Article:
Active Choice, Implicit Defaults, and the Incentive to Choose

41 Pages Posted: 23 Jan 2019

See all articles by John Beshears

John Beshears

Harvard Business School; National Bureau of Economic Research (NBER)

James J. Choi

Yale School of Management; National Bureau of Economic Research (NBER)

David Laibson

Harvard University - Department of Economics; National Bureau of Economic Research (NBER)

Brigitte C. Madrian

Brigham Young University Marriott School of Business; National Bureau of Economic Research (NBER)

Date Written: January 2019

Abstract

Home-delivered prescriptions have no delivery charge and lower copayments than prescriptions picked up at a pharmacy. Nevertheless, when home delivery is offered on an opt-in basis, the take-up rate is only 6%. We study a program that makes active choice of either home delivery or pharmacy pick-up a requirement for insurance eligibility. The program introduces an implicit default for those who don’t make an active choice: pharmacy pick-up without insurance subsidies. Under this program, 42% of eligible employees actively choose home delivery, 39% actively choose pharmacy pick-up, and 19% make no active choice and are assigned the implicit default. Individuals who financially benefit most from home delivery are more likely to choose it. Those who benefit least from insurance subsidies are more likely to make no active choice and lose those subsidies. The implicit default incentivizes people to make an active choice, thereby playing a key role in choice architecture.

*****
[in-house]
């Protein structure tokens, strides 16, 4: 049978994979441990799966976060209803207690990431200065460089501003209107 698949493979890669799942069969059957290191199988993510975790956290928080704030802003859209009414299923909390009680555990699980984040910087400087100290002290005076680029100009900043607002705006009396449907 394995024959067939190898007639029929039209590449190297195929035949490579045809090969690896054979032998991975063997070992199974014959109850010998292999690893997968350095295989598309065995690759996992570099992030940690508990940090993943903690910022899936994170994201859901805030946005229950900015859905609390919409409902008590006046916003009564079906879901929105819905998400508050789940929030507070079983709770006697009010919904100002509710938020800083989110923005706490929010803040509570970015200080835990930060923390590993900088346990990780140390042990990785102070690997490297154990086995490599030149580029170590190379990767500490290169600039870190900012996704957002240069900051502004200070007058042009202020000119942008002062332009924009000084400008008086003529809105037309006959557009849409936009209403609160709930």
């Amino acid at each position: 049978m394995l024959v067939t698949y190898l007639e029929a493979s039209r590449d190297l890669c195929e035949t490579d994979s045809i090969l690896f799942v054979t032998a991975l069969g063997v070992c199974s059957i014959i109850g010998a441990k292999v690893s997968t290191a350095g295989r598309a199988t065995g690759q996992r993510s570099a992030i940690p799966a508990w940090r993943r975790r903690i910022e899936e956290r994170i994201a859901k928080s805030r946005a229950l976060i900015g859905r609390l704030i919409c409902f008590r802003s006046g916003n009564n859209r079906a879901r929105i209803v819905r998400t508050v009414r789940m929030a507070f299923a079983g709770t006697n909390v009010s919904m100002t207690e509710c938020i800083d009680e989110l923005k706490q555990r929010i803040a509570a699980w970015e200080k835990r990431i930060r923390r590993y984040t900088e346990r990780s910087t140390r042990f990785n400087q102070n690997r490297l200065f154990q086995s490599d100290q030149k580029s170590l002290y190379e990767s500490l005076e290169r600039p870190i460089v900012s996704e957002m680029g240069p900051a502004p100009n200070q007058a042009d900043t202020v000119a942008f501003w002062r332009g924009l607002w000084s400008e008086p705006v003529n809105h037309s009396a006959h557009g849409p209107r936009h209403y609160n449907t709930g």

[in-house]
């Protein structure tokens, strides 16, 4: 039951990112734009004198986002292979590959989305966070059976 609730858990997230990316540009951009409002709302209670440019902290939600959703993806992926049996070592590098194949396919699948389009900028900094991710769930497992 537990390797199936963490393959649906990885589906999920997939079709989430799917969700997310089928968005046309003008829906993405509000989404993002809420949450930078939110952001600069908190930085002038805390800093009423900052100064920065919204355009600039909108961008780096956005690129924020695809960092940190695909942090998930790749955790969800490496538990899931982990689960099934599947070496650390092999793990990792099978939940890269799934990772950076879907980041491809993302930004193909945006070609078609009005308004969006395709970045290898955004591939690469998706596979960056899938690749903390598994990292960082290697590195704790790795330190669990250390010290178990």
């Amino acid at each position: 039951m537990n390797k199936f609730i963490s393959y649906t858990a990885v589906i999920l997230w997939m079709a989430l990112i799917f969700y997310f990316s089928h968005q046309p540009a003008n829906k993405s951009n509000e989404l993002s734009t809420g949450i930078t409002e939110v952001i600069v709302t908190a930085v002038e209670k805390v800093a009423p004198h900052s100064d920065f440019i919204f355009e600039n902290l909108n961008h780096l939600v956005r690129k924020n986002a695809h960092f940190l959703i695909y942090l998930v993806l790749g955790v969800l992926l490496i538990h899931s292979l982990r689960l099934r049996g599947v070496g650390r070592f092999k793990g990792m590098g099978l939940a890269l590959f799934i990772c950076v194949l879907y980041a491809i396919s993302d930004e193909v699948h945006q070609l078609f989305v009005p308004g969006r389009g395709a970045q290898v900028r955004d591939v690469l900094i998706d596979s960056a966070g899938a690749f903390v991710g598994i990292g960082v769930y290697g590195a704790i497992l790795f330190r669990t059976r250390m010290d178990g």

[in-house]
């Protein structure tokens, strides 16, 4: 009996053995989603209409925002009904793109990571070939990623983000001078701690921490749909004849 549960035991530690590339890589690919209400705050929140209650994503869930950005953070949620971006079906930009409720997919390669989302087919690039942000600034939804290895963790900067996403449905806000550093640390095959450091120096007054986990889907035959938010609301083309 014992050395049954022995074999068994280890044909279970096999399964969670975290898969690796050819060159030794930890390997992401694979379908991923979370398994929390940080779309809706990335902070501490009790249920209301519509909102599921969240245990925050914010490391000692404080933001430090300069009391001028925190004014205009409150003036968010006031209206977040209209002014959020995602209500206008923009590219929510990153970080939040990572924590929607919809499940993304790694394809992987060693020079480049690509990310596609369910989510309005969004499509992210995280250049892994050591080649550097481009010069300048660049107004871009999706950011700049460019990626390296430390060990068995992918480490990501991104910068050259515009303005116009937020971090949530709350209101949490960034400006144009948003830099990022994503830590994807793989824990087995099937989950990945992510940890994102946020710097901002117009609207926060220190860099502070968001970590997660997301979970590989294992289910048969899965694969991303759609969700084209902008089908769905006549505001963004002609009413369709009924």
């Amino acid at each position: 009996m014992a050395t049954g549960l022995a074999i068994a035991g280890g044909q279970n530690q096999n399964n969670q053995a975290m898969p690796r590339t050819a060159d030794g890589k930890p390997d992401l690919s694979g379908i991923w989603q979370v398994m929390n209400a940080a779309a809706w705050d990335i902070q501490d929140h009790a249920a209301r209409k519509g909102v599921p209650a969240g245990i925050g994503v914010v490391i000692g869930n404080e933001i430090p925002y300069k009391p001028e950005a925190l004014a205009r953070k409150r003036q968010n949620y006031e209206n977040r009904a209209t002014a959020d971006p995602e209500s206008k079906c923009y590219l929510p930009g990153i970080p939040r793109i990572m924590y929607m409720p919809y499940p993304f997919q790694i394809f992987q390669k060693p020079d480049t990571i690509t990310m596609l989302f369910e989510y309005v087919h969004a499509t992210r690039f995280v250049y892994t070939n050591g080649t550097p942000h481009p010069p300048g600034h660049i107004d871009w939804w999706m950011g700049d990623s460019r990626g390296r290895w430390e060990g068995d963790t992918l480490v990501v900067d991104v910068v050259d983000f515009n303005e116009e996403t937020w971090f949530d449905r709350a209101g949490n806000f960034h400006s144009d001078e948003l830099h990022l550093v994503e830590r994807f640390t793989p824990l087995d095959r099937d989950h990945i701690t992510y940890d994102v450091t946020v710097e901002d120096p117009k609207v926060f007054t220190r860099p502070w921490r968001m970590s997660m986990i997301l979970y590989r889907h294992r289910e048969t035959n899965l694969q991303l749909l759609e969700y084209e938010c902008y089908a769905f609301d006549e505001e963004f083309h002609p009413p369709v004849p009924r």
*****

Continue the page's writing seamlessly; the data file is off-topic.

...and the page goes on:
Suggested Citation

Beshears, John and Choi, James J. and Laibson, David I. and Madrian, Brigitte C., Active Choice, Implicit Defaults, and the Incentive to Choose (January 2019). NBER Working Paper No. w25473. Available at SSRN: https://ssrn.com/abstract=3319804

John Beshears (Contact Author)

Harvard Business School ( email )

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James J. Choi

Yale School of Management ( email )

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David I. Laibson

Harvard University - Department of Economics ( email )

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National Bureau of Economic Research (NBER) ( email )

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Brigitte C. Madrian

Brigham Young University Marriott School of Business ( email )

Provo, UT 84602
United States

National Bureau of Economic Research (NBER) ( email )

1050 Massachusetts Avenue
Cambridge, MA 02138
United States

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